Are Argentina and Britain headed toward a second Falklands War?

Populist Argentine President Cristina Fernandez is demanding that Britain return the Falkland Islands, the scene of an unfortunate 1980s standoff

Steel helmets mark a makeshift grave for Argentines killed in the Falklands War.
(Image credit: AP Photo/John Leonard)

In 1982, Argentine military ruler Gen. Leopoldo Galtieri sent a naval force to reclaim the Falkland Islands — called the Malvinas in Argentina — from Great Britain, and British Prime Minister Margaret Thatcher retaliated, sending the Royal Navy and other arms of the British military to recapture the sparsely populated islands. It was a real fight, and 907 people died — 649 Argentinians, 255 British fighters, and three Falklanders — over 74 tense days. Thirty-one years later, Argentine President Cristina Fernandez de Kirchner is demanding that British Prime Minister David Cameron peacefully hand back the Falklands, and Cameron has made it clear that he won't.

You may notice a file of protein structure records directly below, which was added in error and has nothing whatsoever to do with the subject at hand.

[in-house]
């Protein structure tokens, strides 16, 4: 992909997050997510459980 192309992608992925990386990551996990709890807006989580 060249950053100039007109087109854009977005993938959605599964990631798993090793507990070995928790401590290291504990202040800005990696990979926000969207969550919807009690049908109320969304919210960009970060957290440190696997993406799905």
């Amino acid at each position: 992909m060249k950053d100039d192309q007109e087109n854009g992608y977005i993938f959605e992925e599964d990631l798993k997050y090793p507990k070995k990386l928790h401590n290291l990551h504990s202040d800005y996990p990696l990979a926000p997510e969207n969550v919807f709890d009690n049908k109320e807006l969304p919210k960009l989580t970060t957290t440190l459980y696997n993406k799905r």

Fernandez made her claim in dramatic fashion, paying to publish an open letter to Cameron in several British newspapers on Jan. 3 — 180 years to the day, she said pointedly, that "in a blatant exercise of 19th century colonialism, Argentina was forcibly stripped of the Malvinas Islands, which are situated 14,000km (8,700 miles) away from London." Fernandez continued:

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